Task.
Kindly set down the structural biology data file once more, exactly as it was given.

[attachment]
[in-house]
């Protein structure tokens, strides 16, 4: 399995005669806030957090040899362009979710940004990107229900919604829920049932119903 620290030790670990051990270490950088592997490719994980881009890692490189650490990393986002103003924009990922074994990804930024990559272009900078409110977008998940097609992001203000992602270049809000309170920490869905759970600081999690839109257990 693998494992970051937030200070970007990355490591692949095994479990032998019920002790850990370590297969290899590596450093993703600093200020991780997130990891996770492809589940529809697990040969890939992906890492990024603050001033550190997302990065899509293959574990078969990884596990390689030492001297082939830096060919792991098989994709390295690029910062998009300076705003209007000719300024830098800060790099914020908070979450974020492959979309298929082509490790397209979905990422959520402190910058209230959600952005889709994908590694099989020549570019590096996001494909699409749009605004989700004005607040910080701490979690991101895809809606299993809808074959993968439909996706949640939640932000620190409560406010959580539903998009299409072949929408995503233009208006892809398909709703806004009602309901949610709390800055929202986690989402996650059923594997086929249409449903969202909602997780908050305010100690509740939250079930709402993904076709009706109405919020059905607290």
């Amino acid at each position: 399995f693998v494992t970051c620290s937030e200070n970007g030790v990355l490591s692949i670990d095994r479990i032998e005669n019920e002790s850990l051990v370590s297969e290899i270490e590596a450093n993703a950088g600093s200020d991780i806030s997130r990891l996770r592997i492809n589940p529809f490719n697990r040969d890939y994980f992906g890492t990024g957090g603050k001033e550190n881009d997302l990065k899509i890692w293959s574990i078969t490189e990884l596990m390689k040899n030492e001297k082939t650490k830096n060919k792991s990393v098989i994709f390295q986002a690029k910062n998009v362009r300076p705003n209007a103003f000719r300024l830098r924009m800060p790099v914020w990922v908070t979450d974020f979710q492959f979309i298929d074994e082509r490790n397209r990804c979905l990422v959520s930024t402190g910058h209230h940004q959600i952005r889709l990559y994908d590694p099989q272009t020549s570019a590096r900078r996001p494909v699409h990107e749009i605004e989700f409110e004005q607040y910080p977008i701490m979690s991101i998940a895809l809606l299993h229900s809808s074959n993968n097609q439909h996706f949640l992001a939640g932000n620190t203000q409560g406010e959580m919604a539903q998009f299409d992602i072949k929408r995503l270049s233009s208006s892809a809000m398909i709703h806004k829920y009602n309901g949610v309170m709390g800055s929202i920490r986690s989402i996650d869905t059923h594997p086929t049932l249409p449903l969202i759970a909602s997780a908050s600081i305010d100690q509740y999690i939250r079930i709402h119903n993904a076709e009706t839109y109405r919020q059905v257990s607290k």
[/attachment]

[in-house]
């Protein structure tokens, strides 16, 4: 399995005669806030957090040899362009979710940004990107229900919604829920049932119903 620290030790670990051990270490950088592997490719994980881009890692490189650490990393986002103003924009990922074994990804930024990559272009900078409110977008998940097609992001203000992602270049809000309170920490869905759970600081999690839109257990 693998494992970051937030200070970007990355490591692949095994479990032998019920002790850990370590297969290899590596450093993703600093200020991780997130990891996770492809589940529809697990040969890939992906890492990024603050001033550190997302990065899509293959574990078969990884596990390689030492001297082939830096060919792991098989994709390295690029910062998009300076705003209007000719300024830098800060790099914020908070979450974020492959979309298929082509490790397209979905990422959520402190910058209230959600952005889709994908590694099989020549570019590096996001494909699409749009605004989700004005607040910080701490979690991101895809809606299993809808074959993968439909996706949640939640932000620190409560406010959580539903998009299409072949929408995503233009208006892809398909709703806004009602309901949610709390800055929202986690989402996650059923594997086929249409449903969202909602997780908050305010100690509740939250079930709402993904076709009706109405919020059905607290």
């Amino acid at each position: 399995f693998v494992t970051c620290s937030e200070n970007g030790v990355l490591s692949i670990d095994r479990i032998e005669n019920e002790s850990l051990v370590s297969e290899i270490e590596a450093n993703a950088g600093s200020d991780i806030s997130r990891l996770r592997i492809n589940p529809f490719n697990r040969d890939y994980f992906g890492t990024g957090g603050k001033e550190n881009d997302l990065k899509i890692w293959s574990i078969t490189e990884l596990m390689k040899n030492e001297k082939t650490k830096n060919k792991s990393v098989i994709f390295q986002a690029k910062n998009v362009r300076p705003n209007a103003f000719r300024l830098r924009m800060p790099v914020w990922v908070t979450d974020f979710q492959f979309i298929d074994e082509r490790n397209r990804c979905l990422v959520s930024t402190g910058h209230h940004q959600i952005r889709l990559y994908d590694p099989q272009t020549s570019a590096r900078r996001p494909v699409h990107e749009i605004e989700f409110e004005q607040y910080p977008i701490m979690s991101i998940a895809l809606l299993h229900s809808s074959n993968n097609q439909h996706f949640l992001a939640g932000n620190t203000q409560g406010e959580m919604a539903q998009f299409d992602i072949k929408r995503l270049s233009s208006s892809a809000m398909i709703h806004k829920y009602n309901g949610v309170m709390g800055s929202i920490r986690s989402i996650d869905t059923h594997p086929t049932l249409p449903l969202i759970a909602s997780a908050s600081i305010d100690q509740y999690i939250r079930i709402h119903n993904a076709e009706t839109y109405r919020q059905v257990s607290k």